With due respect, I'd say Jansons still has not mastered the idiom of Bruckner, and the Adagio sounds much like a Tchaikovsky symphony. The magical counterpoints in Bruckner's music, which the composer must have taken great pains to mould them, were not fully depicted in this reading. Listen to the Paavo Jarvi recording and you'll appreciate the difference, and what wonderful counterpoints Bruckner has brought us. The cymbal and triangle are there at the climax (17'03), for the Nowak edition he employed.

The limited dynamic range I lamented in Jansons' B3&4 recordings is still very much evident. Two orchestras, two recording venues, and not to mention different balance engineers would simply provided the answer to the question of who is responsible for this mf or above dynamic bracket -- all pointed to none other than Jansons himself.

In general Jansons' reading was lethargic and this lack of drive is uncommon to him, given his credentials in the wonderful Tchaikovsky symphonies he recorded with the Oslo Philharmonic. His sudden ritardando at the height of the first tutti in the first movement did him no favour in this regard. Coupled with strongly inflected phrasings and the infelicities mentioned above, it makes quite uncomfortable listening.

The Adagio, with all the music's intrinsic beauty, sounded so sterile in terms of emotions and pathos. It's also unfocussed. If you longed for a better understanding and observance of Bruckner's Luftpause, you have to look elsewhere. This is where a true master Brucknerian will excel, and I regret to say that Jansons is not one, or at least not yet.

The Scherzo was mechanical and again fell prey to a malaise that permeated the previous two movements. Why the nonchalance? At long last, the drive and a purposeful forward momentum arrived at the beginning of the Finale, but stayed there not for long. Jansons presented us with many interesting felicities of textured sonority and details, but they all did not add up to an organic whole, and the solid architectural grasp so famous and treasured of Karajan's or Wand's was sadly not evident here.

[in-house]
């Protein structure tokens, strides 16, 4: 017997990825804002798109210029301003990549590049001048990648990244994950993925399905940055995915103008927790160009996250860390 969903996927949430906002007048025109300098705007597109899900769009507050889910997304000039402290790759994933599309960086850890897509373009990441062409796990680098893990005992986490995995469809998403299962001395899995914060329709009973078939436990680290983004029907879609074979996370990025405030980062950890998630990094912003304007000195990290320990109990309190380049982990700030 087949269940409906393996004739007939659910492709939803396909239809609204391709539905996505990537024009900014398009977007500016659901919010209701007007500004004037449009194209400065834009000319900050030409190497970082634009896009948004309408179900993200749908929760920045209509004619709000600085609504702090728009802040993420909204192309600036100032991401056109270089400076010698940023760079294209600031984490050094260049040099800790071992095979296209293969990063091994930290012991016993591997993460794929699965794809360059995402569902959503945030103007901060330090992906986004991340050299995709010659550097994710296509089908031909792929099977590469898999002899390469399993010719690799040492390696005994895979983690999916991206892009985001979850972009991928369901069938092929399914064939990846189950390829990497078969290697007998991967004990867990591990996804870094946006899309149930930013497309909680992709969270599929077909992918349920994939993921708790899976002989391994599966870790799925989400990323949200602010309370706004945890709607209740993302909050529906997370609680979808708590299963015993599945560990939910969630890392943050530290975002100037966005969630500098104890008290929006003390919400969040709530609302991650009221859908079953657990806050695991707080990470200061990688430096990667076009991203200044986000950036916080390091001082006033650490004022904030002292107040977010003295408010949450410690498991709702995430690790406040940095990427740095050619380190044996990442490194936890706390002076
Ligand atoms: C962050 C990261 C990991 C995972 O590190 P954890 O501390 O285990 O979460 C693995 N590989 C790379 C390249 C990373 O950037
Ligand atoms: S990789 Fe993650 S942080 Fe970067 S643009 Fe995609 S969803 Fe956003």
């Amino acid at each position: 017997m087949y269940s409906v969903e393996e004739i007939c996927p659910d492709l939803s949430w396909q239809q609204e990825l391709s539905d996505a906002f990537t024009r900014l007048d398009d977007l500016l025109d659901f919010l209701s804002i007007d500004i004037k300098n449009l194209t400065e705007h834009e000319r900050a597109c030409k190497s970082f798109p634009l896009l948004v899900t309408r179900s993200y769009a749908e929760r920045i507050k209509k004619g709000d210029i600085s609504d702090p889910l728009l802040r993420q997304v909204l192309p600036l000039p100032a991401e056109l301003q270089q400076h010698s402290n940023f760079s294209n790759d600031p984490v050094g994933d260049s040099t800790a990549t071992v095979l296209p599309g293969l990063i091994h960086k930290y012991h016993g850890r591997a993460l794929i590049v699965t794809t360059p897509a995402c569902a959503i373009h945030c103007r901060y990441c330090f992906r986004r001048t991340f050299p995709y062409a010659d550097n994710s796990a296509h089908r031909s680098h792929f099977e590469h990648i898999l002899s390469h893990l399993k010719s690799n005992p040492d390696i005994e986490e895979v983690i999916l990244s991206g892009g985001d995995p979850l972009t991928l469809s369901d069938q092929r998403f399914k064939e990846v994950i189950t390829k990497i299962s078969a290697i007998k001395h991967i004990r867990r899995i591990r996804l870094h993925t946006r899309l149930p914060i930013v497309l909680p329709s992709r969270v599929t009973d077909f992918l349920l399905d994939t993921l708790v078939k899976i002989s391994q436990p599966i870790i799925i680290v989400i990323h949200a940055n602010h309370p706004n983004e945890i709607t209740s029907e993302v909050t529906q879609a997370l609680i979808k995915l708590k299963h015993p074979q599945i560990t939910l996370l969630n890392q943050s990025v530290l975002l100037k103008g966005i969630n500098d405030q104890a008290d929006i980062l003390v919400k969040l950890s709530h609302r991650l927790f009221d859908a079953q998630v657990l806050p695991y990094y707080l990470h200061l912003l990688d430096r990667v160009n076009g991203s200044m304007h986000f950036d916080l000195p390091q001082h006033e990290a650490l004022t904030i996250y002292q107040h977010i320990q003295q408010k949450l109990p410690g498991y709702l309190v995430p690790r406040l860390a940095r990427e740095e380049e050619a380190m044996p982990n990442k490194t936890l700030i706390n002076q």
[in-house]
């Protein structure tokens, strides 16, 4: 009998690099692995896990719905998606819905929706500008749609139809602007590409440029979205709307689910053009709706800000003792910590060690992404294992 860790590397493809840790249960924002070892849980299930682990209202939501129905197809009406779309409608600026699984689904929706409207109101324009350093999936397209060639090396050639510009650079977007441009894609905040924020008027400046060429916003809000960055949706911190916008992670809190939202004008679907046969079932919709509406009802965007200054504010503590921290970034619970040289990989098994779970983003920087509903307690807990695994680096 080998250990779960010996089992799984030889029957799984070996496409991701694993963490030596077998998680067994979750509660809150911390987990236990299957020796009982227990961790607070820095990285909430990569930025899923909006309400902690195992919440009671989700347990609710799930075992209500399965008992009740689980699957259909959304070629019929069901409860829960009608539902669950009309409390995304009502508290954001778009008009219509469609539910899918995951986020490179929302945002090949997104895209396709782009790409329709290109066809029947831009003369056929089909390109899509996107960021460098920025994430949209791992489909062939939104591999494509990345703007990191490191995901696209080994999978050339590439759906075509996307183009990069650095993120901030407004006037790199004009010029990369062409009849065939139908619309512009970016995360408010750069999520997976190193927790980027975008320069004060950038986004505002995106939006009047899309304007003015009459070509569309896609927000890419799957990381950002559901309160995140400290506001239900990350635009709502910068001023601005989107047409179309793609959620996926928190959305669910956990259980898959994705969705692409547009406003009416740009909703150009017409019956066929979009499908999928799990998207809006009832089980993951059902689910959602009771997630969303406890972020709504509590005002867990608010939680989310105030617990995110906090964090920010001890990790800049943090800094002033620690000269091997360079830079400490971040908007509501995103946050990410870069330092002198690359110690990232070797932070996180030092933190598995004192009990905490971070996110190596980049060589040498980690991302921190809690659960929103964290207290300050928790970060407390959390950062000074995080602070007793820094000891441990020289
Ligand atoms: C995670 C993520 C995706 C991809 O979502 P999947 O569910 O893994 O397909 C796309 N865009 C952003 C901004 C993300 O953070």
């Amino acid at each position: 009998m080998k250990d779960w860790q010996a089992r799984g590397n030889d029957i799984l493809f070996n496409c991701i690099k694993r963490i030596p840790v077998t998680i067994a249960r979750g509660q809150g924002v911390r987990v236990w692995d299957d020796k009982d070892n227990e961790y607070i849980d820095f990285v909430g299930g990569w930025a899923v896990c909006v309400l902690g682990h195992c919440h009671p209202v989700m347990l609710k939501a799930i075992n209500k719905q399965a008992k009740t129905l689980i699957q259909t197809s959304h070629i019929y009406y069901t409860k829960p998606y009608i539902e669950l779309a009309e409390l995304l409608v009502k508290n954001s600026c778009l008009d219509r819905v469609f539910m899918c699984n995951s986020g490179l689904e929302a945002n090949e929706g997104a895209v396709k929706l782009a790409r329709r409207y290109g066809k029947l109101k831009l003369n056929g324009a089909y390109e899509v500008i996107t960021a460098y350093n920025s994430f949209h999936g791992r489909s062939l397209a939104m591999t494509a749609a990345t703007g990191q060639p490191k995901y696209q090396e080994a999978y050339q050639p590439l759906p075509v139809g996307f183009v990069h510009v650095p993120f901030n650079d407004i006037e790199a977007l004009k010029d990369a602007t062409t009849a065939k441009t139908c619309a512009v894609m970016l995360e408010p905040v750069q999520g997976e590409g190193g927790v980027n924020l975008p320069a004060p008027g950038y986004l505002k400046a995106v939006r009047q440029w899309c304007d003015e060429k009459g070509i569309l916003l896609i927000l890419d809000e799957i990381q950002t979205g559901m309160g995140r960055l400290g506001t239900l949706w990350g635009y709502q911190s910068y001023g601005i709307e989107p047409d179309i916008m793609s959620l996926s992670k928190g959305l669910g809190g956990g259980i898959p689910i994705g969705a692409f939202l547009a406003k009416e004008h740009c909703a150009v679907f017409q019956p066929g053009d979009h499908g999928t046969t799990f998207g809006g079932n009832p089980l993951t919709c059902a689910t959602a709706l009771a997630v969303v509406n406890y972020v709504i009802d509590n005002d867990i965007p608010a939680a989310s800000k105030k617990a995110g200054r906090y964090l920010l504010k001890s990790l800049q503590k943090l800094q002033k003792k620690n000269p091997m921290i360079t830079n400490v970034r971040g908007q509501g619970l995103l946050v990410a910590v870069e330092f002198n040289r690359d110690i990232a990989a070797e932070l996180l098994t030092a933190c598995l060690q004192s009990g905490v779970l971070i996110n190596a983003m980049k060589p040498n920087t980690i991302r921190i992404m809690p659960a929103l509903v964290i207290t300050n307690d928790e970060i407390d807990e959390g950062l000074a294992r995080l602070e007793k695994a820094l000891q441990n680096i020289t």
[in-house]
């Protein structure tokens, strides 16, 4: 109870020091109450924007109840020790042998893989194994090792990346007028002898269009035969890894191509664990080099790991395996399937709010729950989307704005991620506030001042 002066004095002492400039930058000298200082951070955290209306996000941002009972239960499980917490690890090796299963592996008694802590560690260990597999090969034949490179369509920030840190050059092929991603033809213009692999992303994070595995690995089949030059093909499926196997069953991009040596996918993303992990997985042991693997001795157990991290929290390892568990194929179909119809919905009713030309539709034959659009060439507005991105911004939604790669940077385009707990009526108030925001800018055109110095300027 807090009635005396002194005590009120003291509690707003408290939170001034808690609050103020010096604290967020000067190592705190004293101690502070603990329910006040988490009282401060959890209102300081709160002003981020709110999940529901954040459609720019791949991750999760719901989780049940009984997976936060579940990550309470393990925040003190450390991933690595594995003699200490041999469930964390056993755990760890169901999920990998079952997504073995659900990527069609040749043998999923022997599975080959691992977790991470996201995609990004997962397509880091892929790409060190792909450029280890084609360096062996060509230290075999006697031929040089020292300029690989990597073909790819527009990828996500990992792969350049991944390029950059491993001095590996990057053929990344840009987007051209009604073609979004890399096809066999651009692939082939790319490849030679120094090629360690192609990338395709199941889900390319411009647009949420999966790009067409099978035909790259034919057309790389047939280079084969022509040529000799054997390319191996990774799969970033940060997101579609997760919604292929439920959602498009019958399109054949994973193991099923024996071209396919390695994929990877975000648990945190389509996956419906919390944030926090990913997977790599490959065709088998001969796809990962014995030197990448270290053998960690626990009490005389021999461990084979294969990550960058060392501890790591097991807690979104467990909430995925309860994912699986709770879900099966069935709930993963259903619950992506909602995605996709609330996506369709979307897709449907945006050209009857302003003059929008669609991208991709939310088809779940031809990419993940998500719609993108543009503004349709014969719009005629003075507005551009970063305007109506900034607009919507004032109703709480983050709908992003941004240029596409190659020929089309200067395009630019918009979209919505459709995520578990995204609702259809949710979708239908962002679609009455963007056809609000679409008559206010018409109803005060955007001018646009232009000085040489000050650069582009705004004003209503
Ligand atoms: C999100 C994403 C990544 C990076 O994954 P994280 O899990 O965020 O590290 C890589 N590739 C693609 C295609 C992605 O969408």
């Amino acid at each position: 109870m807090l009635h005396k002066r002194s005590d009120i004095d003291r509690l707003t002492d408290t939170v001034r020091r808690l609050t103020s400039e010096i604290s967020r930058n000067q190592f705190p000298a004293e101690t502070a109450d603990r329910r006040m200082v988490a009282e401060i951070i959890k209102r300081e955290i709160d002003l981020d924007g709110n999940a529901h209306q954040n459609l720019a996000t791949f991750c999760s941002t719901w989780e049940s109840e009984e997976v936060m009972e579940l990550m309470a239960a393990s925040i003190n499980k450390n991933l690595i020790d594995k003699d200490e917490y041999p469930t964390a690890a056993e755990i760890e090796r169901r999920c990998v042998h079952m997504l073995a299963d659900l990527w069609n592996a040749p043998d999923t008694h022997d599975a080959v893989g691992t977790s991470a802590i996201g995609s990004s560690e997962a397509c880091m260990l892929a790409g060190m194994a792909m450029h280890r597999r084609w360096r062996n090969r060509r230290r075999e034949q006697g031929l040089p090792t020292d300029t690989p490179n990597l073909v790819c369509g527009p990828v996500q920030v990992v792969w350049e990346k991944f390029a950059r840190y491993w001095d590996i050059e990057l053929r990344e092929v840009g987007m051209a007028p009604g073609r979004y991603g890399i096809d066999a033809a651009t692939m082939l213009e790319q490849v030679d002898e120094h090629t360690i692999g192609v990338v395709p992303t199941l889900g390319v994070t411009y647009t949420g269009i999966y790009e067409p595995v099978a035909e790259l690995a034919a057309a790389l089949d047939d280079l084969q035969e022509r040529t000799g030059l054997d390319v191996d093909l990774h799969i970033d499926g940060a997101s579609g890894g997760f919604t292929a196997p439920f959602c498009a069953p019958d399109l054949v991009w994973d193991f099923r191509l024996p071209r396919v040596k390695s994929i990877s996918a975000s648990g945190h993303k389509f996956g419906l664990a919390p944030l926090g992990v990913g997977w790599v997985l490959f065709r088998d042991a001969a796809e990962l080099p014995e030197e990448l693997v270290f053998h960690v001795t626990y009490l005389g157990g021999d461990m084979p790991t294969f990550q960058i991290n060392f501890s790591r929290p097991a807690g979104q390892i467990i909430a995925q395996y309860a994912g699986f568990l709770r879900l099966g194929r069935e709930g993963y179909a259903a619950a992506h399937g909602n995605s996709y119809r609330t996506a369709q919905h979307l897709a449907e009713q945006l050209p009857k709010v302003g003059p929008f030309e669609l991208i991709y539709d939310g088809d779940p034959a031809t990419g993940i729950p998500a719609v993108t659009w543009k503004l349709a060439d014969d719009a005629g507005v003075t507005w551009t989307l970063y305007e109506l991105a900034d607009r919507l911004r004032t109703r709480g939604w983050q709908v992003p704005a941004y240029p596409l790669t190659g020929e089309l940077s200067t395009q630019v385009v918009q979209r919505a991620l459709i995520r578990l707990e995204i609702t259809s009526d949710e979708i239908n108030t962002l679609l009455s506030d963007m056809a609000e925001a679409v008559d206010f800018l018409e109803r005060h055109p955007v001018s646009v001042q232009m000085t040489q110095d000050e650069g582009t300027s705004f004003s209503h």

Maybe I'm just unable to appreciate his Bruckner, but it's a disappointment to me.

21 October 2009

Wand and Deutsches Symphonie-Orchester Berlin (2)

So far I've listened to the Bruckner 5th and Schubert "Unfinished".

I've resisted the strong temptation to do comparisons with Wand's other recordings in the first instance, and decided to finish the journey through all the recordings as if I were attending his concerts one after another. I'd call it a pilgrimage.

The B5 has given me an impression of natural rawness and hence freshness. The orchestral sonority is different from that of MPO or BPO or even NDRSO for that matter. The woodwind timbre is quite distinct from the other orchestras, in particular the bassoon. The strings and the brass didn't have the polished and full-bodied sound of BPO or MPO, but the whole orchestra just sounds so unpretentious and natural. The lack of ostentatiousness, together with, or augmented by, Wand's insistence on respect to the music, conveyed a welcome sense of warmth to this humbled listener. I was totally enthralled.

Wand's rhythmic control is unsurpassed as ever. The three themes in the first movement were nicely done and seamlessly connected. The dialogue between different woodwinds, or that between woodwinds and strings, is chamber-music-like. There is much fire, drama and intensity throughout the symphony, which in some cases is lacking in the smooth and rounded sound picture of his performances with the BPO, and which in retrospect may appear "over-polished".

The orchestral playing is not without flaws, but these are more than made up by the positivism of the reading, and may even be considered "appropriate" in light of more than a hint of Mozartian Strum und Drang.

This is a Bruckner 5th which becomes quite dear to my heart. The applause recorded on the CD lasted more than a minute, which just echoed my thanks to Maestro Wand.

The "Unfinished" bears an appalling resemblance to his recording with the BPO, a benchmark for me for many years. It just shows us Wand's mastery of this symphony from an "early" age.

20 October 2009

Wand and Deutsches Symphonie-Orchester Berlin

The captioned box-set has arrived at long last.

I haven't been so excited because of a set of new recordings for a long time.

Initial impressions are very encouraging.

Link to the Wand edition at Profil: